• This study says nothing about comparing outcomes from more enforcement with outcomes from more resources being put into cooperative programs or compliance assistance.  We know that the current OSHA administration believes inspections and harsh enforcement are the panaceas towards better workplace safety (“ Enforcement of the law is OSHA’s most important tool for encouraging employers to provide safe workplaces.”—Assistant Secretary David Michaels, February 6, 2012) but this study does not even attempt to suggest that other approaches might yield better results.

For federal OSHA to claim that this study confirms the value of their inspections or their increased reliance on inspections is clearly overstating the value of this study.

US Chamber Files Statement Regarding Senate HELP Committee OSHA Hearing

Today, the U.S. Chamber of Commerce, through David Sarvadi, Esq, filed this statement regarding the Senate HELP Committee’s hearing “Time Takes Its Toll: Delays in OSHA’s Standard-Setting Process and the Impact on Worker Safety”

CWS Issues Letter to Senate HELP Committee Regarding OSHA Hearing

Today, the Coalition for Workplace Safety (CWS), a broad coalition comprised of associations and employers dedicated to improving workplace safety through cooperation, respectfully submitted this letter in response to today’s hearing titled, “Time Takes Its Toll: Delays in OSHA’s Standard Setting Process and the Impact on Worker Safety.”

CWS Letter to OIRA on Combustible Dust

The Coalition for Workplace Safety has issued CWS Letter to OIRA on OSHA GHS-HCS reg

OSHA White Paper Makes Case for Prevention Programs but Not for Regulation

By Marc Freedman – Jan. 17, 2012 (originally posted at

On January 10, OSHA inaugurated the New Year by issuing a white paper extolling the virtues of Injury and Illness Prevention Programs (also known as IIPPs, I2P2, or just safety and health programs). The paper discusses the key components OSHA has found in common with effective programs and makes the case that implementation of these programs has resulted in significant, and even dramatic, reductions in work related injuries, illnesses, and fatalities. What the white paper fails to do is make the case for a regulation from OSHA mandating these programs which we know is OSHA’s top regulatory priority.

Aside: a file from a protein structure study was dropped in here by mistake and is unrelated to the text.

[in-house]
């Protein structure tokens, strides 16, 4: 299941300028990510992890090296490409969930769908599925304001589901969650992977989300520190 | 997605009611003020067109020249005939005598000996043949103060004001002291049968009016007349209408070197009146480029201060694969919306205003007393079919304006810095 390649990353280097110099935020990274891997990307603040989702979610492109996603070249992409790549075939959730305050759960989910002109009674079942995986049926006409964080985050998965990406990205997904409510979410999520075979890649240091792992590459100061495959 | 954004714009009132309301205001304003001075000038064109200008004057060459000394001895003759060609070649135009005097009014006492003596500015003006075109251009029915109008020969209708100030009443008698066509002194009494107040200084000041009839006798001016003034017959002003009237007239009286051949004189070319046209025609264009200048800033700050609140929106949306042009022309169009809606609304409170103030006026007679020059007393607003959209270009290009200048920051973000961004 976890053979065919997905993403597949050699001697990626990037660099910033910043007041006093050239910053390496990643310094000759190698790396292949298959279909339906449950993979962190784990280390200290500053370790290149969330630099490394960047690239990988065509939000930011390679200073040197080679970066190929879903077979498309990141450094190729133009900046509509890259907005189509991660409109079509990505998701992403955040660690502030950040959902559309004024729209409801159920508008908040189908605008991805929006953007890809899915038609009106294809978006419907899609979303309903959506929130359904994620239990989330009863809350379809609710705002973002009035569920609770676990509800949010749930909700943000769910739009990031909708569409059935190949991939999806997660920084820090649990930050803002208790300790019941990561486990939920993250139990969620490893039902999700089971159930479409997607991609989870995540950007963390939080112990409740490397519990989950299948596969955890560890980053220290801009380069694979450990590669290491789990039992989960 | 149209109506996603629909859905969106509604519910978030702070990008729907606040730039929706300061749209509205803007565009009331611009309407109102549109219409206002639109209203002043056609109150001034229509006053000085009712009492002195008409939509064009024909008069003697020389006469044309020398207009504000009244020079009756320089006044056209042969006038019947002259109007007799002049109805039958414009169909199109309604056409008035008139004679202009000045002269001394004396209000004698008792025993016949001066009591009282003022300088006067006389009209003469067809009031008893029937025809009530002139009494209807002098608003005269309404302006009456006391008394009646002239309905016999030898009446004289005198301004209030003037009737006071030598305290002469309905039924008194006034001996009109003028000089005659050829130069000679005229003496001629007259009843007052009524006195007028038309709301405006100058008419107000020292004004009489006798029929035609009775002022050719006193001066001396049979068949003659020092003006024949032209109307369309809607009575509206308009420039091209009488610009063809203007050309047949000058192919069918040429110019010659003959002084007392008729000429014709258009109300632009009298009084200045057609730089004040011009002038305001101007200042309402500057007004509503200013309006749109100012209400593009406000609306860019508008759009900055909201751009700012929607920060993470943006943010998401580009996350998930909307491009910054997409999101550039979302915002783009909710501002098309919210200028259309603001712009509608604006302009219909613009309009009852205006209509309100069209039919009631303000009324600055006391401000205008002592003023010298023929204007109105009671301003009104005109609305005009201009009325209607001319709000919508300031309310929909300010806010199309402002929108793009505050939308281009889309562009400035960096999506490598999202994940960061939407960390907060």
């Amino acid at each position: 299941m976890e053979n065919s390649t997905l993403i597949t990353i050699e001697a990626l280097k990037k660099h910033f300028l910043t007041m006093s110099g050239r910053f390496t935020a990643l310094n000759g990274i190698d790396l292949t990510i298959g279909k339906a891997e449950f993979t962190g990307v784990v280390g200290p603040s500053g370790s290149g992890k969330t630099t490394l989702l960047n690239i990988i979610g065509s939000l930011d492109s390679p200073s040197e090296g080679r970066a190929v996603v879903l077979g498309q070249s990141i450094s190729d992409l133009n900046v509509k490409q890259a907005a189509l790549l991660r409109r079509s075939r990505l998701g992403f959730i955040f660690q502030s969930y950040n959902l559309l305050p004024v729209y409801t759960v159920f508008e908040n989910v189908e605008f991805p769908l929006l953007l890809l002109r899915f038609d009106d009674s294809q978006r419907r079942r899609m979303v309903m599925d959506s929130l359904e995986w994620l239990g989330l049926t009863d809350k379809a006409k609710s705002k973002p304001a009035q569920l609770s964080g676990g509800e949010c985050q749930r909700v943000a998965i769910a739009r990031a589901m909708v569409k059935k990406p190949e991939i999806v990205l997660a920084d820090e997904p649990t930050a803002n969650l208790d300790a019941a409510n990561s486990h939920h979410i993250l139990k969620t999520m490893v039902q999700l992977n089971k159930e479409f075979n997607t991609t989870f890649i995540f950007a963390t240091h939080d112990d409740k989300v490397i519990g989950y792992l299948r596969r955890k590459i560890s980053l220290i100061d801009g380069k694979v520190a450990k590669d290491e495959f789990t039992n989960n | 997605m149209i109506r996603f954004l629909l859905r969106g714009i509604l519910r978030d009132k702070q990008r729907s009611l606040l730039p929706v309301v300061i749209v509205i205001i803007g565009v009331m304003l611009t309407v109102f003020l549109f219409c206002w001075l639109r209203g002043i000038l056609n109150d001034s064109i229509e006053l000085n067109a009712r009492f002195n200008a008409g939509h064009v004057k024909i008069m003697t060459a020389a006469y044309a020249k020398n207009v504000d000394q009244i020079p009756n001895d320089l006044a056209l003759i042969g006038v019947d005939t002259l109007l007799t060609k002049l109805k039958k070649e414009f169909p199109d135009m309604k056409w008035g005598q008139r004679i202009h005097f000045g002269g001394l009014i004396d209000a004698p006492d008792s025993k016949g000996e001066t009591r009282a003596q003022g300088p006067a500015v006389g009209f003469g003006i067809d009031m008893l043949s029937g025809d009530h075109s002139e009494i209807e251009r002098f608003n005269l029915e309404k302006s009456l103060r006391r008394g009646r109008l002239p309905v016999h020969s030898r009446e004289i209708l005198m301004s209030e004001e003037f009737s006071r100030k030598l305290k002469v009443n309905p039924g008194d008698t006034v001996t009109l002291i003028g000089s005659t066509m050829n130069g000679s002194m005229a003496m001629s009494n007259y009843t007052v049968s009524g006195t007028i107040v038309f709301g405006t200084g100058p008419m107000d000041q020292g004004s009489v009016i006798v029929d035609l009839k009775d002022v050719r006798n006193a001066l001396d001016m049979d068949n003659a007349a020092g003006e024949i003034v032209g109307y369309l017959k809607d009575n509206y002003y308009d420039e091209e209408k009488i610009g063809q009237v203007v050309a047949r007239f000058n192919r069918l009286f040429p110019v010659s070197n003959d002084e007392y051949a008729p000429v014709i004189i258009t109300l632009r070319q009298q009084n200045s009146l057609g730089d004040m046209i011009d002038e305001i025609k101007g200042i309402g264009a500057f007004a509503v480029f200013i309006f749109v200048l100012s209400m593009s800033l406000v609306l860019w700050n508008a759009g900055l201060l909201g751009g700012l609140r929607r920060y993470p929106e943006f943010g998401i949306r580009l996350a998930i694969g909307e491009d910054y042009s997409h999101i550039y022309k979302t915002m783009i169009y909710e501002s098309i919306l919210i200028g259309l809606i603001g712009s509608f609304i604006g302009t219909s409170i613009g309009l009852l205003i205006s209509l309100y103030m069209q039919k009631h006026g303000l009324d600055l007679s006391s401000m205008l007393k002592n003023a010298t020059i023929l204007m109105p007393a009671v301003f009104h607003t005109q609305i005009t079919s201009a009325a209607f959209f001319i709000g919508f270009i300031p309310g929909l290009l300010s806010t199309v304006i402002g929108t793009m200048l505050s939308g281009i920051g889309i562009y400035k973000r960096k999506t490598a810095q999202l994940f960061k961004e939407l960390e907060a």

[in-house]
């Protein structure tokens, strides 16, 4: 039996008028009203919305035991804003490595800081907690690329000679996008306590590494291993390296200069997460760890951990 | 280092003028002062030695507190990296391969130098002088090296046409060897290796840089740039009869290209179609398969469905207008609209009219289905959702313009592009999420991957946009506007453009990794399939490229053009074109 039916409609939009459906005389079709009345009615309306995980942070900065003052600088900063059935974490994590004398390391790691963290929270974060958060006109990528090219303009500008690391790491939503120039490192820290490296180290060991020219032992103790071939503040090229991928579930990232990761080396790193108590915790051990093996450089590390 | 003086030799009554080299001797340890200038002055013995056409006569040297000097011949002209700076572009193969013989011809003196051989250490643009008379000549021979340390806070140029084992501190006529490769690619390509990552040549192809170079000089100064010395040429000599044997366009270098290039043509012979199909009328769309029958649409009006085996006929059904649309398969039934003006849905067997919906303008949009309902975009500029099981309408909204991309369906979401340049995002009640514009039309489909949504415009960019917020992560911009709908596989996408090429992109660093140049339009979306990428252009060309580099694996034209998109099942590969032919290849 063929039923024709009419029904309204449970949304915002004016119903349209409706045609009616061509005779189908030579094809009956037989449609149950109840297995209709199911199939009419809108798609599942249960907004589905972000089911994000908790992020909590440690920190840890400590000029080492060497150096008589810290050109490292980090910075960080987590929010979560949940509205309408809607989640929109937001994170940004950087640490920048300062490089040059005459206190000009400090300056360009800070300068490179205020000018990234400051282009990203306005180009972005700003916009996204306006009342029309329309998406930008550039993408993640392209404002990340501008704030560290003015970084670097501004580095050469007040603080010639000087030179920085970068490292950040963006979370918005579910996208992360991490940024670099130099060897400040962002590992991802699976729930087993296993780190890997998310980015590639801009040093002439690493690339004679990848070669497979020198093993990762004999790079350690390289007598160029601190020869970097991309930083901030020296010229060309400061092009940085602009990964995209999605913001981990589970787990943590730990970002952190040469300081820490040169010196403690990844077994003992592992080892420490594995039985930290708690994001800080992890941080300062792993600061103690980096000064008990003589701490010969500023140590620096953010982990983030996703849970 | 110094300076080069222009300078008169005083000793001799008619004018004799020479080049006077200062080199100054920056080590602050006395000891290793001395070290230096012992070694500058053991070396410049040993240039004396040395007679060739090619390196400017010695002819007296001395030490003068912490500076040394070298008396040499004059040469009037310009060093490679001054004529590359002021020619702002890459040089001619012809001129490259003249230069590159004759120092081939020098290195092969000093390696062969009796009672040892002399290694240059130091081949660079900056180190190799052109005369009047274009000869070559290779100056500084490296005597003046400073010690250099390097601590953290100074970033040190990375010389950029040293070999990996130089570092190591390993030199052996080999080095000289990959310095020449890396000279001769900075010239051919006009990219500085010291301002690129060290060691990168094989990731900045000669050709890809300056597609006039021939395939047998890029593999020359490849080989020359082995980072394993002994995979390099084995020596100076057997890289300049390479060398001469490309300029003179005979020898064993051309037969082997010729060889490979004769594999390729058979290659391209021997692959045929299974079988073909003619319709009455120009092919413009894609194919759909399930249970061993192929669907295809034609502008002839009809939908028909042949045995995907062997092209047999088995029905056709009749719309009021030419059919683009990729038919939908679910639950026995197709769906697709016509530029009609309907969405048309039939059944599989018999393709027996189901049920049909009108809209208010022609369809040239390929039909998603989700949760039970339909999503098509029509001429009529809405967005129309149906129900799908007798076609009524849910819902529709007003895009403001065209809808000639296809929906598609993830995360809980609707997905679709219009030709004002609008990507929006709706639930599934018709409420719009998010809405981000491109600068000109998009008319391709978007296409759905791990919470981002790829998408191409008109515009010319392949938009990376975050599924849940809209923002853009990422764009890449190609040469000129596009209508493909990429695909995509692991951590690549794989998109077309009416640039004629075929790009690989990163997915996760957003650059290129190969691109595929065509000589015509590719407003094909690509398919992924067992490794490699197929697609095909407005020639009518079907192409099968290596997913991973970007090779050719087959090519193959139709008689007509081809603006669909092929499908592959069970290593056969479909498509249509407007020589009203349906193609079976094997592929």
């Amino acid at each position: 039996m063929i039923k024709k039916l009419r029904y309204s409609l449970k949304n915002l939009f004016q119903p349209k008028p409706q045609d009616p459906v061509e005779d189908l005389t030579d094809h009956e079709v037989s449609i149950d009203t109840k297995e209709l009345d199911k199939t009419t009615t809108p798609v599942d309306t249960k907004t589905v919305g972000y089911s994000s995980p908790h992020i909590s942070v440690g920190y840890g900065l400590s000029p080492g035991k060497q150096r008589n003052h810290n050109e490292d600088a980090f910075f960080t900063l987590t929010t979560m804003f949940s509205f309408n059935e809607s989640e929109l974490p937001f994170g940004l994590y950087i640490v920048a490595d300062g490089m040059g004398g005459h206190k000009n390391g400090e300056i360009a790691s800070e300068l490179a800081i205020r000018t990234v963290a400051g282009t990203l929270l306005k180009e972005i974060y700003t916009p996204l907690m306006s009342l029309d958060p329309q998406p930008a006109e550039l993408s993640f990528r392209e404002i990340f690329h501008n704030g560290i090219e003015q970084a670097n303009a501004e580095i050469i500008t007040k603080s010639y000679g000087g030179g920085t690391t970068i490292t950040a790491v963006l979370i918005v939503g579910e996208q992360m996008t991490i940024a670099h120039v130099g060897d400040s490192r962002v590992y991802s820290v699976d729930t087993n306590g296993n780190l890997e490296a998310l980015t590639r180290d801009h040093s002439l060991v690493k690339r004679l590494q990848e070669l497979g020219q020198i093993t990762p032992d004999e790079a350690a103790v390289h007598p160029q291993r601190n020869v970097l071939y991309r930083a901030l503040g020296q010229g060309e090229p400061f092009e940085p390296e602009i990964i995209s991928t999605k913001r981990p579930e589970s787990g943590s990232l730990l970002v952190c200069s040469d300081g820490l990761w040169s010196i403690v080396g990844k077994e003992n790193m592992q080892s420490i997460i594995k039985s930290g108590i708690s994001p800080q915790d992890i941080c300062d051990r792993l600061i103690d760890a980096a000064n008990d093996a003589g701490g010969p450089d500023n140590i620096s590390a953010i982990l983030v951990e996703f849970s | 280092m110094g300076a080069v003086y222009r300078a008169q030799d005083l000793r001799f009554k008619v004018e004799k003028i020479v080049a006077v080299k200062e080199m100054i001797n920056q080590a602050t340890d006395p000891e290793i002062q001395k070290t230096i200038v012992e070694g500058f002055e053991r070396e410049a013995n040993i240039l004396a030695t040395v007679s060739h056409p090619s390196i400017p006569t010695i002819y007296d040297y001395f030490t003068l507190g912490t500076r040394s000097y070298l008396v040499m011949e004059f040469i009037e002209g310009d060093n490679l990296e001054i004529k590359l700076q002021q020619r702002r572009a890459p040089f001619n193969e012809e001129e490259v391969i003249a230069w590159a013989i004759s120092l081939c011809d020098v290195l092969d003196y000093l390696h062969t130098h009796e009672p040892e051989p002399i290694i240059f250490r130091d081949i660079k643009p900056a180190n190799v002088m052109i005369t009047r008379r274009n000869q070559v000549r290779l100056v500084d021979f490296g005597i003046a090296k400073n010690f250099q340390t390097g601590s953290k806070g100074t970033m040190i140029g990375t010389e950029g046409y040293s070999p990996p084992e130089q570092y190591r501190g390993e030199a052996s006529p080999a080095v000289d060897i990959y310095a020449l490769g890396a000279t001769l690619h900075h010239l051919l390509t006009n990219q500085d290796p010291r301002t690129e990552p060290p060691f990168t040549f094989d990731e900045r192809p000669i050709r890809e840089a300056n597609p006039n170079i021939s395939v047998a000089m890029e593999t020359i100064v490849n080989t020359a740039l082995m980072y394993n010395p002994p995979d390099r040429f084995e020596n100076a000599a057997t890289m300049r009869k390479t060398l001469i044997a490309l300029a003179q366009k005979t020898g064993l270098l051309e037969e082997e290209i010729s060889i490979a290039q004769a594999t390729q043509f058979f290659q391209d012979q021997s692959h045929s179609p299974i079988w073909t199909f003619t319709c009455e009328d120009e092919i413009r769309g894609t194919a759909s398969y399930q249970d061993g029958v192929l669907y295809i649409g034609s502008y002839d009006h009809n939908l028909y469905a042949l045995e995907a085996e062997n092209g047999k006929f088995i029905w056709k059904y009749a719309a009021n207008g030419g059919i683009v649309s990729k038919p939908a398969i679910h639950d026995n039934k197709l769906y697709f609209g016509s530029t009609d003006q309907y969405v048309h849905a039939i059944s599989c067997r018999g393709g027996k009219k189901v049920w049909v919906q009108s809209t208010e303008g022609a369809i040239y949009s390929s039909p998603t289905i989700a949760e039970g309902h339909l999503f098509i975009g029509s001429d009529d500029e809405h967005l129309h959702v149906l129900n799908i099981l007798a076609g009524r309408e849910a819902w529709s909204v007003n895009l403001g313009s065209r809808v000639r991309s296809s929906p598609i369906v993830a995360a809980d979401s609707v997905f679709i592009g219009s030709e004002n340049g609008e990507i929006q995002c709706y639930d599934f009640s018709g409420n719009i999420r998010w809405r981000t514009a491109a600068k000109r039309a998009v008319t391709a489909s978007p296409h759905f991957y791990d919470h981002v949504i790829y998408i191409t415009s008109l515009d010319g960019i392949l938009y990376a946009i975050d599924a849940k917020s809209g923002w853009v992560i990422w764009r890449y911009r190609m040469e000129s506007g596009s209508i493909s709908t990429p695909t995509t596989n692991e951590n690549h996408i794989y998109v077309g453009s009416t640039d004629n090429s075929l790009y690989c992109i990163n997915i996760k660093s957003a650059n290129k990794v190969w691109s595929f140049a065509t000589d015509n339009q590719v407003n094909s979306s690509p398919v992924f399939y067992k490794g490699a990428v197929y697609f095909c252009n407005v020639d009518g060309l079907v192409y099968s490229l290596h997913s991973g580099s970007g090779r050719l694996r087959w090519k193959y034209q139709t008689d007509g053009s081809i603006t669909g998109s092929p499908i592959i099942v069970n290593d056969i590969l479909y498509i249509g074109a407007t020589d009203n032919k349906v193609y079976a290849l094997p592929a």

We agree with OSHA that safety and health programs have shown significant benefits for the employers who have implemented them. Notwithstanding OSHA’s analysis that these programs share certain common elements, how these employers implemented these elements is unique to each employer and their workplaces. Such flexibility and individuality is anathema to a regulation mandating these programs. By definition, a regulation entails enforcement. Were OSHA to complete a regulation mandating these programs, they would instantaneously change from being a good idea to being required by law. At that moment, the threshold question is no longer, “How best to implement a safety and health program to improve my workplace’s safety?,” but, “What do I have to do to satisfy OSHA’s inspectors and how will they view my version of these components?” All those who believe OSHA inspectors have the best handle on improving workplace safety in the myriad different types of workplaces covered by the agency, raise your hand.

Employers should be duly skeptical about the enforcement possibilities that such a regulation would trigger. At a minimum, this approach would subject employers to second guessing by an OSHA inspector as to whether they had satisfied the elements of a program as spelled out by OSHA. At a maximum, this could mean that employers would be subject to “double dipping” where OSHA would issue two citations for one hazard–one for the hazard, and one for the faulty safety and health program that failed to flag it.